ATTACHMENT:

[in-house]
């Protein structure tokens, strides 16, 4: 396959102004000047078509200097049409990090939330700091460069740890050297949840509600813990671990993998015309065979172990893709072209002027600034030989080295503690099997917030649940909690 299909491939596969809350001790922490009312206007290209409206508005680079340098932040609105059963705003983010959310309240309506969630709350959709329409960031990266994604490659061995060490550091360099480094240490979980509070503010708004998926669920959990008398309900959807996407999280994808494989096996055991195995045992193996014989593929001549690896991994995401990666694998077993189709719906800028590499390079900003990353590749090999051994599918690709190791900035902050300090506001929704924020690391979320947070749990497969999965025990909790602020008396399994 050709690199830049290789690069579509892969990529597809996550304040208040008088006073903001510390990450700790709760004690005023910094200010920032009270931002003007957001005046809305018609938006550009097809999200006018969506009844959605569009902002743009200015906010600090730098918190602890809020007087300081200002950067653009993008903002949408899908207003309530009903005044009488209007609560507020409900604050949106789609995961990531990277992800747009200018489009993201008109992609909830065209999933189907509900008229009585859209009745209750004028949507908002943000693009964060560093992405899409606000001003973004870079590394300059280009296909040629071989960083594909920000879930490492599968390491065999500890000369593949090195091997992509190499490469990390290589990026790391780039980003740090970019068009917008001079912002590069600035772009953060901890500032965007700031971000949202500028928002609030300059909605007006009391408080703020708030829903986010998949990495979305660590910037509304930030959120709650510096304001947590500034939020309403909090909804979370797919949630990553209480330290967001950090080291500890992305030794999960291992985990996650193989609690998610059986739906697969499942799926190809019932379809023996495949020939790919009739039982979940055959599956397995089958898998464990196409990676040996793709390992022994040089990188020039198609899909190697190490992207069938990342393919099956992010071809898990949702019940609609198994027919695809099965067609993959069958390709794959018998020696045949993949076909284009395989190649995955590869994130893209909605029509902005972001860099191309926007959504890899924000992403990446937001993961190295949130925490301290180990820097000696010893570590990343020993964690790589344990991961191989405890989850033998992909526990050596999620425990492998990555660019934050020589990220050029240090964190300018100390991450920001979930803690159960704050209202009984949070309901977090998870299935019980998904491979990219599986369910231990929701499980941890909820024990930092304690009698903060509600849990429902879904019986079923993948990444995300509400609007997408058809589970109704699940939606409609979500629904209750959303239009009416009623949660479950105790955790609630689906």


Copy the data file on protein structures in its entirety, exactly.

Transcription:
[in-house]
């Protein structure tokens, strides 16, 4: 396959102004000047078509200097049409990090939330700091460069740890050297949840509600813990671990993998015309065979172990893709072209002027600034030989080295503690099997917030649940909690 299909491939596969809350001790922490009312206007290209409206508005680079340098932040609105059963705003983010959310309240309506969630709350959709329409960031990266994604490659061995060490550091360099480094240490979980509070503010708004998926669920959990008398309900959807996407999280994808494989096996055991195995045992193996014989593929001549690896991994995401990666694998077993189709719906800028590499390079900003990353590749090999051994599918690709190791900035902050300090506001929704924020690391979320947070749990497969999965025990909790602020008396399994 050709690199830049290789690069579509892969990529597809996550304040208040008088006073903001510390990450700790709760004690005023910094200010920032009270931002003007957001005046809305018609938006550009097809999200006018969506009844959605569009902002743009200015906010600090730098918190602890809020007087300081200002950067653009993008903002949408899908207003309530009903005044009488209007609560507020409900604050949106789609995961990531990277992800747009200018489009993201008109992609909830065209999933189907509900008229009585859209009745209750004028949507908002943000693009964060560093992405899409606000001003973004870079590394300059280009296909040629071989960083594909920000879930490492599968390491065999500890000369593949090195091997992509190499490469990390290589990026790391780039980003740090970019068009917008001079912002590069600035772009953060901890500032965007700031971000949202500028928002609030300059909605007006009391408080703020708030829903986010998949990495979305660590910037509304930030959120709650510096304001947590500034939020309403909090909804979370797919949630990553209480330290967001950090080291500890992305030794999960291992985990996650193989609690998610059986739906697969499942799926190809019932379809023996495949020939790919009739039982979940055959599956397995089958898998464990196409990676040996793709390992022994040089990188020039198609899909190697190490992207069938990342393919099956992010071809898990949702019940609609198994027919695809099965067609993959069958390709794959018998020696045949993949076909284009395989190649995955590869994130893209909605029509902005972001860099191309926007959504890899924000992403990446937001993961190295949130925490301290180990820097000696010893570590990343020993964690790589344990991961191989405890989850033998992909526990050596999620425990492998990555660019934050020589990220050029240090964190300018100390991450920001979930803690159960704050209202009984949070309901977090998870299935019980998904491979990219599986369910231990929701499980941890909820024990930092304690009698903060509600849990429902879904019986079923993948990444995300509400609007997408058809589970109704699940939606409609979500629904209750959303239009009416009623949660479950105790955790609630689906």